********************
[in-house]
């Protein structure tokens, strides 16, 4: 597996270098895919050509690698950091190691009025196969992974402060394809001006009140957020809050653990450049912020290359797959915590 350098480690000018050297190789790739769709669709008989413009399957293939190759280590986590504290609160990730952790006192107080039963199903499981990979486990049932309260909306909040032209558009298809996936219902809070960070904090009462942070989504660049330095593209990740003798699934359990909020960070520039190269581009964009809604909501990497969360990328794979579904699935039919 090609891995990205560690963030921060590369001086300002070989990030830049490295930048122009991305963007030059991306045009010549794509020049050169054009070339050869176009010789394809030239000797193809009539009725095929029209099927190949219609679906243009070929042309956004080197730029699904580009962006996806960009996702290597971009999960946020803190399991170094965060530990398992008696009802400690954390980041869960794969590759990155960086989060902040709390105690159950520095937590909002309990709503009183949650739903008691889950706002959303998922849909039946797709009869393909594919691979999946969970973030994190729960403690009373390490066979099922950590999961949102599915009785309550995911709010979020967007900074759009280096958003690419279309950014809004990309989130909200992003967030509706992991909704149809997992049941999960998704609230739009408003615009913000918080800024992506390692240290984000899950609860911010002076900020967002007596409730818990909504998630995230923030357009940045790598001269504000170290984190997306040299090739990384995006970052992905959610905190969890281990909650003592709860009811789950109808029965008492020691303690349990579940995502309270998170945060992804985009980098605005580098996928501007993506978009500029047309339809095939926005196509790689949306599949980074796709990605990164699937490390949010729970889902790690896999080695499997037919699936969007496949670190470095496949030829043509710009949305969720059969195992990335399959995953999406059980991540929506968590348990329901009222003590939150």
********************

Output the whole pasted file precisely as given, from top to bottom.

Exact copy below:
[in-house]
């Protein structure tokens, strides 16, 4: 597996270098895919050509690698950091190691009025196969992974402060394809001006009140957020809050653990450049912020290359797959915590 350098480690000018050297190789790739769709669709008989413009399957293939190759280590986590504290609160990730952790006192107080039963199903499981990979486990049932309260909306909040032209558009298809996936219902809070960070904090009462942070989504660049330095593209990740003798699934359990909020960070520039190269581009964009809604909501990497969360990328794979579904699935039919 090609891995990205560690963030921060590369001086300002070989990030830049490295930048122009991305963007030059991306045009010549794509020049050169054009070339050869176009010789394809030239000797193809009539009725095929029209099927190949219609679906243009070929042309956004080197730029699904580009962006996806960009996702290597971009999960946020803190399991170094965060530990398992008696009802400690954390980041869960794969590759990155960086989060902040709390105690159950520095937590909002309990709503009183949650739903008691889950706002959303998922849909039946797709009869393909594919691979999946969970973030994190729960403690009373390490066979099922950590999961949102599915009785309550995911709010979020967007900074759009280096958003690419279309950014809004990309989130909200992003967030509706992991909704149809997992049941999960998704609230739009408003615009913000918080800024992506390692240290984000899950609860911010002076900020967002007596409730818990909504998630995230923030357009940045790598001269504000170290984190997306040299090739990384995006970052992905959610905190969890281990909650003592709860009811789950109808029965008492020691303690349990579940995502309270998170945060992804985009980098605005580098996928501007993506978009500029047309339809095939926005196509790689949306599949980074796709990605990164699937490390949010729970889902790690896999080695499997037919699936969007496949670190470095496949030829043509710009949305969720059969195992990335399959995953999406059980991540929506968590348990329901009222003590939150």